OK, by now, you’re probably thinking, “enough travel photos already, Stormy! Let’s get back to the food.”
Well, I have a recipe for you. It’s not my own. But it is pretty delicious and inspired by the Sichuan peppers I ran across in China.
Sichuan peppers, if you haven’t had them, are an interesting experience. I won’t say flavor, simply because that is too simple a word for what you feel when you bite into one of the delicate pepper husks.
Initially, your taste buds struggle to identify what they are tasting. Tangy like green cardamom and lime, but peppery, as well, Sichuan pepper has a flavor all its own. A light chew results in a stronger burst of flavor and an unexpected numbing of the area of your mouth immediately surrounding the peppercorn.
Eat too much of it and your mouth is overwhelmed by the pungent taste and tingle; no other foods can compete until the sensation dies away and your mouth regains its composure.
Before we knew its name, we took to calling it “numb tongue.” It turns out that the Chinese have a very similar nick name for it.
What exactly is Sichuan Pepper?
Sichuan pepper (also called Szechuan pepper) isn’t spicy and it isn’t pepper. It is related to the citrus family – possibly the reason behind its unusual flavor. The husk – which looks like a reddish flower – is what is eaten, not the bitter seed, which is removed. And, in its ground form, it is one of the five ingredients in Chinese five-spice powder, which adds sour, bitter, sweet, pungent, and salty flavors to a dish.
Toasting it brings out the essential oils and heightens the flavor.
Adding it to dishes in whole form at the last minute preserves its taste, making it shine as a core ingredient. Grinding it mellows out the numbing effect.
Blending it with one or more of these other ingredients is delicious: ginger, star anise, black pepper, nutmeg, fennel, cloves, cinnamon, and chilies.
Beyond the Great Wall: Recipe and Travels in The Other China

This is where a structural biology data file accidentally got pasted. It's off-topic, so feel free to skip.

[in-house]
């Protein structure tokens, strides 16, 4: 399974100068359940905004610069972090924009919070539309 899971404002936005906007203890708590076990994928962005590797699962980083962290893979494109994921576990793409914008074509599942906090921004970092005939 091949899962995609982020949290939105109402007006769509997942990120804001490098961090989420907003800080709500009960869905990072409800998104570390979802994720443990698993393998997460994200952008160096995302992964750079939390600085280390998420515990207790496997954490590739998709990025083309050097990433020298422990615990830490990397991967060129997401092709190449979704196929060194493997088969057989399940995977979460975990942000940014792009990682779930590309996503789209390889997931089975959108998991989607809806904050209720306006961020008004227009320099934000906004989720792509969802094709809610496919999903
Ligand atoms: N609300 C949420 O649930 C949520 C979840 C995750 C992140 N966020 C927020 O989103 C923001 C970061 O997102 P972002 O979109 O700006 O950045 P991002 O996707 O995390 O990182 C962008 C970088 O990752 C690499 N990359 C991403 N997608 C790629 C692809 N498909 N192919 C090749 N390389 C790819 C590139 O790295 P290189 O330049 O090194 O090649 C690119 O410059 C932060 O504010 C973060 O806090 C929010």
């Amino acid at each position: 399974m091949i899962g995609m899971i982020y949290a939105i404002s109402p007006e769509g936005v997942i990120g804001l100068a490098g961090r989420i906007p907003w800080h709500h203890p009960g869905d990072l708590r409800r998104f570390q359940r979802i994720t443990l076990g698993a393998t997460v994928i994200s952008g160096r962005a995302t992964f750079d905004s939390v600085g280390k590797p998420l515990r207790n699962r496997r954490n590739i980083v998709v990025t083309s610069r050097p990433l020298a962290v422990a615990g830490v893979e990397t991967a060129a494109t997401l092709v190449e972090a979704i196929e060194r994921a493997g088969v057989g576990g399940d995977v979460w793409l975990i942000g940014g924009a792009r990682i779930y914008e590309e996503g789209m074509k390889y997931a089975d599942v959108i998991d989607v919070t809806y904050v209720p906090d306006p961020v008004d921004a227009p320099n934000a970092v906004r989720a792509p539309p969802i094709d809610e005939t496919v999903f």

The only Chinese cookbook with loads of pictures (which is how I prefer cookbooks) at my local library was called Beyond the Great Wall: Recipes and Travels in the Other China…the other China just happened to be where we travelled.
The book – part travelogue, part recipe and food – is filled with recipes from an array of China’s ethnic minorities from along the Silk Road, Inner Mongolia, Tibet, and other areas in the far reaches of China. And, it includes numerous recipes that use Sichuan peppercorns.
The recipe I chose to try? A simple spice-rubbed roast pork with just 6 ingredients. I doubled the recipe and it took twice as long to cook, but it was worth the wait. The flavors are rich and the spiced pork tasted best right out of the oven, unlike many dishes that taste better the next day.
Sichuan peppers are so unusual, I’m not sure there is a substitute that would replicate the flavor well. That said, you could try a little ground green cardamom and white or black pepper in this dish to add some tanginess.
Lisu Spice-Rubbed Roast Pork
- 2 Tbsp lard or bacon grease
- 1.5 pounds boneless pork butt or loin
- 2 tsp freshly grated nutmeg (ground and bottled works fine)
- 1½ tsp pan-toasted Sichuan peppercorns
- ½ tsp black pepper, freshly ground
- 1 tsp salt
- Pan toast the Sichuan pepper to heighten their flavor. Pan toasting the Sichuan peppercorns also brings out the essential oils.
- Place toasted, whole Sichuan peppercorns, ground nutmeg and black pepper (preferably fresh-ground), and salt into a mortar, spice mill, or food processor.
- Grind spices together to create your rub.
- Break out your bacon grease or lard to help add fat back into a well-trimmed roast. Place roasting pan in oven at 350 and add 2 Tbsp of the fat to the pan to melt it.
- Rinse and pat the roast dry. Using your fingers, rub the spice blend evenly over the roast.
- Place pork roast into hot roast pan. Spoon some of the melted fat over the top and coat the roast evenly.
- Return pan to oven and cook until internal temperature reaches 160 degrees F (~50 min for 1.5 pounds; add time for larger cuts), periodically basting the roast with the fat.
- When done, remove pork roast from oven and let rest for 10 minutes before slicing.